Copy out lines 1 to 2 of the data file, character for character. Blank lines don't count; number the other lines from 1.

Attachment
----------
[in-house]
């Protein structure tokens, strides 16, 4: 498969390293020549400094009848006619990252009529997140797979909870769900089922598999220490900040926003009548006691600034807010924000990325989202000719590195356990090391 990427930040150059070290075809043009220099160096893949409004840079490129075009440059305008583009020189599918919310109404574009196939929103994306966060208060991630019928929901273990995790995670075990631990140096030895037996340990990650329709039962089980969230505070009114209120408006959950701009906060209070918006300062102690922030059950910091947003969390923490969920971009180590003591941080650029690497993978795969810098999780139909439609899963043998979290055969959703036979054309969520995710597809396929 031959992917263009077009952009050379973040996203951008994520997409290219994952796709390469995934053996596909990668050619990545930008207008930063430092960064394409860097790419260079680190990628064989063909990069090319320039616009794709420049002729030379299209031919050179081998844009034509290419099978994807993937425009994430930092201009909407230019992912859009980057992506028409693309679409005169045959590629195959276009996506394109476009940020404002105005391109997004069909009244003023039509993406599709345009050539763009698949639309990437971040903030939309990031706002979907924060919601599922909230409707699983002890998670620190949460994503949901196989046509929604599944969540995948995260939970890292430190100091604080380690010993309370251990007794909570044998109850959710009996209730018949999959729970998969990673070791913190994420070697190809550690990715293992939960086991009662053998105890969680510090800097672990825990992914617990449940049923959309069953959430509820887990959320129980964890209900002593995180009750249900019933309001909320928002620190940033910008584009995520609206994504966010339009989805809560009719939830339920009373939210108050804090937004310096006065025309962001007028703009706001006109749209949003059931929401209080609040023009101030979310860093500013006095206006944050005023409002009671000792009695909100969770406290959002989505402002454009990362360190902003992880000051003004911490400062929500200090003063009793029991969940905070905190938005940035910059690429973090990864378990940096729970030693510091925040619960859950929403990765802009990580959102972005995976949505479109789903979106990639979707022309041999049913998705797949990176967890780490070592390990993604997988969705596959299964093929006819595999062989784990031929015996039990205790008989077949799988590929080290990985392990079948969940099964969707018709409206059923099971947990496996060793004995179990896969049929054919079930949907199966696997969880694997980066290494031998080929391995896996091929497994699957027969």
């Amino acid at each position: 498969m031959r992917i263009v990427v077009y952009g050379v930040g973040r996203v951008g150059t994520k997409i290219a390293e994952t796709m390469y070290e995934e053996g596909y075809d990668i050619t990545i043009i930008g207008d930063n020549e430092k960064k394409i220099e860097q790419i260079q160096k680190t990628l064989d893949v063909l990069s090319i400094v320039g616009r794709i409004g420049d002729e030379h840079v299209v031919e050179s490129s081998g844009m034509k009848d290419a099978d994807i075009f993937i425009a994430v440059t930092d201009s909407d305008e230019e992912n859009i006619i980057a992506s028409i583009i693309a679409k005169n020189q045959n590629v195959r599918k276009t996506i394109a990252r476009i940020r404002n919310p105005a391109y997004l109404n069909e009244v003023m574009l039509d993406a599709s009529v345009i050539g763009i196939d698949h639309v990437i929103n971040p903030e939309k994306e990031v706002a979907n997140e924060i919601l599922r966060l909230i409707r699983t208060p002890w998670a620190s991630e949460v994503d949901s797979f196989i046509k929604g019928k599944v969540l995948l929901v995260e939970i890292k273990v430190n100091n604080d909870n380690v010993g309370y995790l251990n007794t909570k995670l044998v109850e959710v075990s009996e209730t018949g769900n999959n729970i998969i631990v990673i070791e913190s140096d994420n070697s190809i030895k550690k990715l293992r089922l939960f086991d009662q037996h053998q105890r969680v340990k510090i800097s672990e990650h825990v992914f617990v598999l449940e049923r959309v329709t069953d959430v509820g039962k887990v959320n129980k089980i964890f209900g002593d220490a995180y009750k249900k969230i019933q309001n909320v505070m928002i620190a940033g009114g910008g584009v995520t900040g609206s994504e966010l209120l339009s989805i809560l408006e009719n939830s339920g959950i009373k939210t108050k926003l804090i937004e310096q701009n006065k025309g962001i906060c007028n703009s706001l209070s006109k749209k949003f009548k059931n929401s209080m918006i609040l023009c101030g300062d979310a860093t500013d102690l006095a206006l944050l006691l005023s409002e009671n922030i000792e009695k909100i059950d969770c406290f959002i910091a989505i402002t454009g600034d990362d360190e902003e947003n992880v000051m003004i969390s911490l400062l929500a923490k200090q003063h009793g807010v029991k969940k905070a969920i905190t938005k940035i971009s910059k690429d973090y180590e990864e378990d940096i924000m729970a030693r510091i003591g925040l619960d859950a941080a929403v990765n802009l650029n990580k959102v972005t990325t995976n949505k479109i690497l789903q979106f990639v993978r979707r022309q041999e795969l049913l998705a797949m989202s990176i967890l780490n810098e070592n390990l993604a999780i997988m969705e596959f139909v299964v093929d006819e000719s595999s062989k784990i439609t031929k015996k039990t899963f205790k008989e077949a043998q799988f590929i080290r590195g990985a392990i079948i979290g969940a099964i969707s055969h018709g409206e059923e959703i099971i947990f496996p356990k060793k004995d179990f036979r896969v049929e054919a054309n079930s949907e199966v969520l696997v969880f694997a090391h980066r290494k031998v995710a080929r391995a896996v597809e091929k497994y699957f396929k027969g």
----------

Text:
[in-house]
């Protein structure tokens, strides 16, 4: 498969390293020549400094009848006619990252009529997140797979909870769900089922598999220490900040926003009548006691600034807010924000990325989202000719590195356990090391 990427930040150059070290075809043009220099160096893949409004840079490129075009440059305008583009020189599918919310109404574009196939929103994306966060208060991630019928929901273990995790995670075990631990140096030895037996340990990650329709039962089980969230505070009114209120408006959950701009906060209070918006300062102690922030059950910091947003969390923490969920971009180590003591941080650029690497993978795969810098999780139909439609899963043998979290055969959703036979054309969520995710597809396929 031959992917263009077009952009050379973040996203951008994520997409290219994952796709390469995934053996596909990668050619990545930008207008930063430092960064394409860097790419260079680190990628064989063909990069090319320039616009794709420049002729030379299209031919050179081998844009034509290419099978994807993937425009994430930092201009909407230019992912859009980057992506028409693309679409005169045959590629195959276009996506394109476009940020404002105005391109997004069909009244003023039509993406599709345009050539763009698949639309990437971040903030939309990031706002979907924060919601599922909230409707699983002890998670620190949460994503949901196989046509929604599944969540995948995260939970890292430190100091604080380690010993309370251990007794909570044998109850959710009996209730018949999959729970998969990673070791913190994420070697190809550690990715293992939960086991009662053998105890969680510090800097672990825990992914617990449940049923959309069953959430509820887990959320129980964890209900002593995180009750249900019933309001909320928002620190940033910008584009995520609206994504966010339009989805809560009719939830339920009373939210108050804090937004310096006065025309962001007028703009706001006109749209949003059931929401209080609040023009101030979310860093500013006095206006944050005023409002009671000792009695909100969770406290959002989505402002454009990362360190902003992880000051003004911490400062929500200090003063009793029991969940905070905190938005940035910059690429973090990864378990940096729970030693510091925040619960859950929403990765802009990580959102972005995976949505479109789903979106990639979707022309041999049913998705797949990176967890780490070592390990993604997988969705596959299964093929006819595999062989784990031929015996039990205790008989077949799988590929080290990985392990079948969940099964969707018709409206059923099971947990496996060793004995179990896969049929054919079930949907199966696997969880694997980066290494031998080929391995896996091929497994699957027969």